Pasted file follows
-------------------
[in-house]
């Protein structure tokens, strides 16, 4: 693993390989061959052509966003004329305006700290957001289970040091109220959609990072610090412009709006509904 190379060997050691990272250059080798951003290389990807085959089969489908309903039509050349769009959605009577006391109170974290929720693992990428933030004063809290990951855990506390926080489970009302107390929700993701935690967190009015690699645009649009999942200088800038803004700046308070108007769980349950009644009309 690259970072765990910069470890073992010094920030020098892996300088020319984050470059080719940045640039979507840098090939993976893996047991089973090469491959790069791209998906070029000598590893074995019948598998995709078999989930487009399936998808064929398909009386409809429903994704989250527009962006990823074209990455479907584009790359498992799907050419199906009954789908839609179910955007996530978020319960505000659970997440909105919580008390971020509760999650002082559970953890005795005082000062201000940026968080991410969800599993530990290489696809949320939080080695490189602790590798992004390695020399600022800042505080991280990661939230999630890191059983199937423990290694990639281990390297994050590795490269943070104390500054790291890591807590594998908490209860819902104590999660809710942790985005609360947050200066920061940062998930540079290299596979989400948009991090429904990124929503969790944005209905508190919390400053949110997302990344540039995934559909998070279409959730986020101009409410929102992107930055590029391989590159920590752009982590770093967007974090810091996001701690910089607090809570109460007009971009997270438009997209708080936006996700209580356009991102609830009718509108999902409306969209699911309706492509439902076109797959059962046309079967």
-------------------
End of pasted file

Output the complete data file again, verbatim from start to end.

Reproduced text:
[in-house]
């Protein structure tokens, strides 16, 4: 693993390989061959052509966003004329305006700290957001289970040091109220959609990072610090412009709006509904 190379060997050691990272250059080798951003290389990807085959089969489908309903039509050349769009959605009577006391109170974290929720693992990428933030004063809290990951855990506390926080489970009302107390929700993701935690967190009015690699645009649009999942200088800038803004700046308070108007769980349950009644009309 690259970072765990910069470890073992010094920030020098892996300088020319984050470059080719940045640039979507840098090939993976893996047991089973090469491959790069791209998906070029000598590893074995019948598998995709078999989930487009399936998808064929398909009386409809429903994704989250527009962006990823074209990455479907584009790359498992799907050419199906009954789908839609179910955007996530978020319960505000659970997440909105919580008390971020509760999650002082559970953890005795005082000062201000940026968080991410969800599993530990290489696809949320939080080695490189602790590798992004390695020399600022800042505080991280990661939230999630890191059983199937423990290694990639281990390297994050590795490269943070104390500054790291890591807590594998908490209860819902104590999660809710942790985005609360947050200066920061940062998930540079290299596979989400948009991090429904990124929503969790944005209905508190919390400053949110997302990344540039995934559909998070279409959730986020101009409410929102992107930055590029391989590159920590752009982590770093967007974090810091996001701690910089607090809570109460007009971009997270438009997209708080936006996700209580356009991102609830009718509108999902409306969209699911309706492509439902076109797959059962046309079967």